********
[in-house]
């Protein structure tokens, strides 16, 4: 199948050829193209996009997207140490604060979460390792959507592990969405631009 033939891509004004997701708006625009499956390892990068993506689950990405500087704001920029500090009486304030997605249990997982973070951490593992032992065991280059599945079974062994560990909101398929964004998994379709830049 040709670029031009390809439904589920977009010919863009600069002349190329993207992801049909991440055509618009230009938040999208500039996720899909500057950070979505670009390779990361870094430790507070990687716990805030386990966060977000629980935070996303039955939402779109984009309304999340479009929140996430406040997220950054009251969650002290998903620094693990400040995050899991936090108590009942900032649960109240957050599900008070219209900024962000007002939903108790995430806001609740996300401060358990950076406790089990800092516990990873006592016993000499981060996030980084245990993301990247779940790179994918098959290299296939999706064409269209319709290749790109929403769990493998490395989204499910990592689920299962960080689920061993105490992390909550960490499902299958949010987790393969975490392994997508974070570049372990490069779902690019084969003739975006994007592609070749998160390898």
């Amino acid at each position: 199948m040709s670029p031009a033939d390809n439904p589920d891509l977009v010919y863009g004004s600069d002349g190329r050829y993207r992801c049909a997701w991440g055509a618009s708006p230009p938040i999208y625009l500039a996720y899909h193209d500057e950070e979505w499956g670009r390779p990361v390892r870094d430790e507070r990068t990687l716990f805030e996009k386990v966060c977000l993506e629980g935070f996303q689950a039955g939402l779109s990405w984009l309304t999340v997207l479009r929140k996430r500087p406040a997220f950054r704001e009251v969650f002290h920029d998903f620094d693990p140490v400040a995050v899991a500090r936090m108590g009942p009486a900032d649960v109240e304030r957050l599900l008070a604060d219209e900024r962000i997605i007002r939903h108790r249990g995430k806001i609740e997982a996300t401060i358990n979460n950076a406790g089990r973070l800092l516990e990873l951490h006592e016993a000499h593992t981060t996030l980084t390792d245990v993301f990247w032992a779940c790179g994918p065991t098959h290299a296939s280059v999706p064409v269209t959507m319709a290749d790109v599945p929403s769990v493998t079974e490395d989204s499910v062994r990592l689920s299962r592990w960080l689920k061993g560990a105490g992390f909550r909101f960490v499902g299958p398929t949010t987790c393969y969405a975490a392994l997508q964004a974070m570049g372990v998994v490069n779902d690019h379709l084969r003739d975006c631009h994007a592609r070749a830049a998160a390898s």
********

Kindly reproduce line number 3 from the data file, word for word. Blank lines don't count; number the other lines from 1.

């Amino acid at each position: 199948m040709s670029p031009a033939d390809n439904p589920d891509l977009v010919y863009g004004s600069d002349g190329r050829y993207r992801c049909a997701w991440g055509a618009s708006p230009p938040i999208y625009l500039a996720y899909h193209d500057e950070e979505w499956g670009r390779p990361v390892r870094d430790e507070r990068t990687l716990f805030e996009k386990v966060c977000l993506e629980g935070f996303q689950a039955g939402l779109s990405w984009l309304t999340v997207l479009r929140k996430r500087p406040a997220f950054r704001e009251v969650f002290h920029d998903f620094d693990p140490v400040a995050v899991a500090r936090m108590g009942p009486a900032d649960v109240e304030r957050l599900l008070a604060d219209e900024r962000i997605i007002r939903h108790r249990g995430k806001i609740e997982a996300t401060i358990n979460n950076a406790g089990r973070l800092l516990e990873l951490h006592e016993a000499h593992t981060t996030l980084t390792d245990v993301f990247w032992a779940c790179g994918p065991t098959h290299a296939s280059v999706p064409v269209t959507m319709a290749d790109v599945p929403s769990v493998t079974e490395d989204s499910v062994r990592l689920s299962r592990w960080l689920k061993g560990a105490g992390f909550r909101f960490v499902g299958p398929t949010t987790c393969y969405a975490a392994l997508q964004a974070m570049g372990v998994v490069n779902d690019h379709l084969r003739d975006c631009h994007a592609r070749a830049a998160a390898s």